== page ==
If you’re a small online retailer in, say, Texas and a customer in Minnesota buys an item from you, should you be required to collect sales taxes for Minnesota? I would argue that it’s asinine to expect a small only retailer to be familiar with the sales tax laws of all 50 states but I’m not one of the Nazgûl so my opinion on the matter is irrelevant:
The 5-4 decision overturns a 1992 Supreme Court precedent that effectively barred states from collecting such taxes, and could leave consumers paying more for online purchases as cash-strapped states tap a rich vein of new revenue.
The icing on the cake, in my opinion, is the justification for the ruling. Usually the nine muumuu clad individuals who constitute the Supreme Court cite constitutional precedence to justify their rulings. For this case they appear to have just outright said that the previous ruling was inconvenient and therefore invalid:
In making their decision, justices ruled that South Dakota can collect sales taxes from online retailers like Wayfair, which was sued by the state. In doing so, the court reversed a 1992 ruling that allowed states to levy taxes only on those businesses with a brick-and-mortar location within the state. The court said that law effectively incentivized businesses to “avoid physical presence” in states and led to “a judicially created tax shelter.” Ultimately, the justices deemed the current law outdated.
“The Internet’s prevalence and power have changed the dynamics of the national economy,” Justice Anthony Kennedy wrote in the majority opinion. “The expansion of e-commerce has also increased the revenue shortfall faced by States seeking to collect their sales and use taxes.”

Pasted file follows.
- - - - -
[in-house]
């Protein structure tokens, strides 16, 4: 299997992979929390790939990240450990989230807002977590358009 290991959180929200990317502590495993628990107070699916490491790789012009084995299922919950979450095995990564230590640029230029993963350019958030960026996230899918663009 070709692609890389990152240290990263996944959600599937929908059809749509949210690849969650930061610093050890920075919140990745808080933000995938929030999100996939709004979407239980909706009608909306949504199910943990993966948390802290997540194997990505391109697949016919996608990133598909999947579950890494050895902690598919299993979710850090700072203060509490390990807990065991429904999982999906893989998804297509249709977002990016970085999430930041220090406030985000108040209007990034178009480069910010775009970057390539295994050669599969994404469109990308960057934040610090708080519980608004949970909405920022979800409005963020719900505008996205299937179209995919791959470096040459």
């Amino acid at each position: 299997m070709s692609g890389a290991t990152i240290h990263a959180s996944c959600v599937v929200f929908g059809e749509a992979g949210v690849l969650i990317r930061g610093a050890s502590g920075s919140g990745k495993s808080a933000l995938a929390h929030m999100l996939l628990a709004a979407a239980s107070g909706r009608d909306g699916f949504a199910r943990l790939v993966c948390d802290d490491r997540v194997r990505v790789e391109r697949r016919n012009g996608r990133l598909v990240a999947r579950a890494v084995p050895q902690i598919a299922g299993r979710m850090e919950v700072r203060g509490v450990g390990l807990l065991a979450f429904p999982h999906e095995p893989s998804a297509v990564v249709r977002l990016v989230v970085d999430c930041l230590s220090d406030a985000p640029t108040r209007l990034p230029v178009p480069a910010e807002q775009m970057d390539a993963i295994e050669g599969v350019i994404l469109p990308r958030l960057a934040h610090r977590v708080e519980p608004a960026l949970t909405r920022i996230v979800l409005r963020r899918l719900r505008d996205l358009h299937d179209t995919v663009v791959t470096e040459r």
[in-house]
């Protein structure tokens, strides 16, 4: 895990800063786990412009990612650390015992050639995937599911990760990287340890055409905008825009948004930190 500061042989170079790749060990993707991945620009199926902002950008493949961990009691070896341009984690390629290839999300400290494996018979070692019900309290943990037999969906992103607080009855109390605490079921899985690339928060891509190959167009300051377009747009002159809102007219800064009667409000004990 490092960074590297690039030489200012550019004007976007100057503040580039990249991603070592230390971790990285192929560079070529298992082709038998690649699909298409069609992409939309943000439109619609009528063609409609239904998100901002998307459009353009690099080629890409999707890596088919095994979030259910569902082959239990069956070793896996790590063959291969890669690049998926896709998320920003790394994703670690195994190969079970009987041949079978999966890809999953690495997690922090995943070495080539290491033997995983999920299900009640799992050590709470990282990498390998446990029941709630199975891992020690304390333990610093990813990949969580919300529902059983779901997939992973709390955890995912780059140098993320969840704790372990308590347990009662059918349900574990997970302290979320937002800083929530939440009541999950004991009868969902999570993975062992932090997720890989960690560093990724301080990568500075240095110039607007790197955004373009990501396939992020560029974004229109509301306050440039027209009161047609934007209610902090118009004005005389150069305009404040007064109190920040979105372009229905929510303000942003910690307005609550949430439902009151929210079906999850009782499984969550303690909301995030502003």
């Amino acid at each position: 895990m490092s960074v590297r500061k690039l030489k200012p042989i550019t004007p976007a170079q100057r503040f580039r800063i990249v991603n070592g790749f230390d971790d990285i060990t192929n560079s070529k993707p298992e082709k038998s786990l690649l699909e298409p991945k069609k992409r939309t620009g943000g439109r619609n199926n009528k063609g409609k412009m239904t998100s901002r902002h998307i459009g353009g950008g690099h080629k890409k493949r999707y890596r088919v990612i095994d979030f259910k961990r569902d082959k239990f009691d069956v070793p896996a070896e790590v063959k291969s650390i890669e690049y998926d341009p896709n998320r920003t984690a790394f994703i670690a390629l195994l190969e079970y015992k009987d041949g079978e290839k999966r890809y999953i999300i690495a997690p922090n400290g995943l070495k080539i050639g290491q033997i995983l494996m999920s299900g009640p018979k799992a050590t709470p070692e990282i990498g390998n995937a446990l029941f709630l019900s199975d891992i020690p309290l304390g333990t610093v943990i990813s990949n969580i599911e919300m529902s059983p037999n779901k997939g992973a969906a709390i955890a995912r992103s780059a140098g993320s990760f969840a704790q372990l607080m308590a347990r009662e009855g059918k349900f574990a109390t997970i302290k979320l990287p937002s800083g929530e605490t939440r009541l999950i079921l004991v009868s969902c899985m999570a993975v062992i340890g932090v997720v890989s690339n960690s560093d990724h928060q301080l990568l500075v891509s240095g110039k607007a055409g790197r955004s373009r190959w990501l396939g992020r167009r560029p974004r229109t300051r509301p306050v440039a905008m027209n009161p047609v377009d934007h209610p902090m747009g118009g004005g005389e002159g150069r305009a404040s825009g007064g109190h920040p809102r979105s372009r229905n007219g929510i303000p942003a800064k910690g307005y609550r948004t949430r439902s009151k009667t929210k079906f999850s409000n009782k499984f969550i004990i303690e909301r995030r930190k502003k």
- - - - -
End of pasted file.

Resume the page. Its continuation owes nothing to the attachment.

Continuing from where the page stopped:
This illustrates one of my biggest gripes with nation-state legal systems. It’s difficult to operate in an environment where the rules can change on a whim. At any point your municipal, county, state, of federal government could pass a law that affects your business negatively. Moreover, if you do manage to fight the new law in court and win, you aren’t safe because a future court ruling could reverse the decision.
In this case online retailers have been operating on a 1992 Supreme Court precedent that said that state governments can only collect sales taxes from businesses within their borders. Today’s Supreme Court decided that its previous decision was inconvenient and changed the rules. Now states are free to collect sales taxes from retailers in other states. That means every online retailer now needs people on hand who are familiar with the sales tax laws in all 50 states. Tax specialists aren’t cheap so this decision will impact a lot of retailers negatively, possibly to such an extent that they will be forced to close up shop.
2 thoughts on “The Nazgûl Decided that Small Online Businesses Must Be Destroyed”
And to make it worse it’s not just 50 sales tax schemes, when you add all the county and local systems it’s over 10,000 different taxes to deal with.
Another re-distribution of wealth. Now, these businesses will have to hand over a portion of their income to either a tax specialist or a third-party selling platform, to manage the complex sales tax system. I predict a rise in the utilization of services like Shopify, which can assist in collecting and reporting sales tax for a business. This ruling helps a select group of people (government, brick & mortar retailers, accountants), and screws over the rest of us, both businesses and consumers alike.
Comments are closed.